A staple in Asian kitchens, these vessels are capable of heating food faster than most other pans, thanks to small, round bases that help in even heat distribution and with a smooth interior and gradually curving walls, they can move food around easily even with minimal oil added in.
Woks have sloping, high walls and are deeper than frying pans. Sometimes, you may find that woks and stir-fry pans actually differ—the former has a smaller, rounder bottom than the latter which has a flat bottom and hence, a wider surface area.
In addition to stir frying, wok types of pans can also be used to deep fry and steam food. Traditionally, woks are made of carbon steel, though stainless steel and nonstick variants have also hit the market.
Woks are not suited for induction stoves and flat surfaces due to their round bases, unlike stir-fry pans. Cantonese woks feature two loop handles, unlike Mandarin woks that feature only one. Learn here how to season, wash, and otherwise care for your wok pan.
Don’t worry—the bakers haven’t been left behind by the pan clan!
From pans that help you cook perfect angel food cakes to steaming loaves of bread, baking pans make achieving the perfect bake achievable. Here are the various types of baking pans that exist:
Angel Food Cake Pan: These feature a hollow core to maintain the hole in the Bundt/angel food cake as well as allowing even heating.
Sheet Pan: These are flat trays ideal for baking cookies, rolls and other “dry” foods.
Bread Pan: These deep pans are great for puddings, cake and bread loaves and are built to withstand low temperatures for long periods of cooking.
Tart Pan: These have fluted sides to give you a good-looking tart and allow removal of the tart without breaking the crust.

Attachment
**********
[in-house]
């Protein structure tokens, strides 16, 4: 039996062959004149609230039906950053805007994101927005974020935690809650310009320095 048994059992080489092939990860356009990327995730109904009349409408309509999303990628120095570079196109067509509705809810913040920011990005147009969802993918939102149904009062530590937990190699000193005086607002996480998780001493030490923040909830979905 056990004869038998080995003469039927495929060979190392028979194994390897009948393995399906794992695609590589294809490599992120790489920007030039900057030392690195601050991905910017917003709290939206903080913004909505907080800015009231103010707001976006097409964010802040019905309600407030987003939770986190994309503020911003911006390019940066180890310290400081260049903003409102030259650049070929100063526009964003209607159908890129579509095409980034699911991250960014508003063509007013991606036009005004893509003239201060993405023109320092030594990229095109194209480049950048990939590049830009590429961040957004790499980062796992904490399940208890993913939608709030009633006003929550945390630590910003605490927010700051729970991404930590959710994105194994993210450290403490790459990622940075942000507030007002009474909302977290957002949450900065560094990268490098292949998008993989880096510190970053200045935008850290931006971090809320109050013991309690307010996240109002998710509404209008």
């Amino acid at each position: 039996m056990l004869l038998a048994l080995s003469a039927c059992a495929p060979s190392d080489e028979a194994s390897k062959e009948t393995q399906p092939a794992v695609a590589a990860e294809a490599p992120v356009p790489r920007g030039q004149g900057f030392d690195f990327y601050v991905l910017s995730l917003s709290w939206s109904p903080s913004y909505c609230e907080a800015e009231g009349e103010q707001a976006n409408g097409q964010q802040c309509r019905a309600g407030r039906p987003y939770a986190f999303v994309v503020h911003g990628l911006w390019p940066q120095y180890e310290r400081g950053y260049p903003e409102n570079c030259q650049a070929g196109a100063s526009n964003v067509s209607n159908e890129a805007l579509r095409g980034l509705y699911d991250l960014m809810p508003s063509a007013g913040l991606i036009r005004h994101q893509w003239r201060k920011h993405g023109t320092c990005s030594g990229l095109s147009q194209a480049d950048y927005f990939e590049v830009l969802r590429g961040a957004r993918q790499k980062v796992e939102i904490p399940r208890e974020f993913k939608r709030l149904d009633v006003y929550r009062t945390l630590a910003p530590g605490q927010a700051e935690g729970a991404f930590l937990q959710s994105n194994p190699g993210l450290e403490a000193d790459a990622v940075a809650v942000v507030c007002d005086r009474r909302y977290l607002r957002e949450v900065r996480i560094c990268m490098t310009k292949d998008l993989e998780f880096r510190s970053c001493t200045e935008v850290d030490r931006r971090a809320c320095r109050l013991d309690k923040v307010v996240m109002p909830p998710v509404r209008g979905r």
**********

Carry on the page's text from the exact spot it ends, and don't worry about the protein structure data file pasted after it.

Cake Pan: These circular pans are deep, with straight walls that allow you to take the cake out easily. These can also be springform types, where the sides can be removed for easier cake release.
Pie Pan: These have wide sides and angled sides to cook a pie easily.
Muffin Pan: Muffin types of pans come with muffin molds—these can be jumbo, mini or standard sized and have anywhere between 6 and 48 molds for baking.
What’s the secret behind good paella cooking pan types? Tons of practice. What makes a great paella? An equally great paella pan!
Well, maybe that is a little bit of an exaggeration, but a paella pan can go quite a long way in helping you get your paella just right.
With a wide, shallow and round build and sloping walls, these pans are designed to let rice cook evenly lying flat, so that maximum liquid is absorbed and ergo, the maximum flavor is achieved. The rice also gets perfectly toasted, giving the paella its iconic taste.
Some paella pans are made using cast iron, but of late, carbon steel pans are gaining popularity as they cool down and heat up quickly.
Types of Pans for Every Cooked Dish & Meal
Fortunately or unfortunately, pans exist in many shapes and sizes and for different purposes, as you’ve just seen. Hopefully, this guide made it easier to identify the different types and pick out what you need.
If you still find yourself confused, don’t sweat it—you can go a long way with just a frying pan and a saucepan in the kitchen.
After all, unless you’re training to be the next head chef at Mirazur, cooking is more about heart, soul and enjoyment than it is about equipment, so stop worrying about the different types of pans and focus on what’s inside, instead!